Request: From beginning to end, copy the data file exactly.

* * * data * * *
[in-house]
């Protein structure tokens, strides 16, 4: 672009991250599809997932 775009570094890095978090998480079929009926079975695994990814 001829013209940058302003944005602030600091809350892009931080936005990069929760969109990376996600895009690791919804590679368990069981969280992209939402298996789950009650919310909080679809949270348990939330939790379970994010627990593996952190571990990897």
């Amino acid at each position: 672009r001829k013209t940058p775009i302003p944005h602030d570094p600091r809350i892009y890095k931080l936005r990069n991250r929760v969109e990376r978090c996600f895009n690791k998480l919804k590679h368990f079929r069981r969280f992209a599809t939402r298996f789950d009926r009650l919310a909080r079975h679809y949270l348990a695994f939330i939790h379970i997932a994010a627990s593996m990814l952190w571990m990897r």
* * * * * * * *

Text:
[in-house]
């Protein structure tokens, strides 16, 4: 672009991250599809997932 775009570094890095978090998480079929009926079975695994990814 001829013209940058302003944005602030600091809350892009931080936005990069929760969109990376996600895009690791919804590679368990069981969280992209939402298996789950009650919310909080679809949270348990939330939790379970994010627990593996952190571990990897």
């Amino acid at each position: 672009r001829k013209t940058p775009i302003p944005h602030d570094p600091r809350i892009y890095k931080l936005r990069n991250r929760v969109e990376r978090c996600f895009n690791k998480l919804k590679h368990f079929r069981r969280f992209a599809t939402r298996f789950d009926r009650l919310a909080r079975h679809y949270l348990a695994f939330i939790h379970i997932a994010a627990s593996m990814l952190w571990m990897r």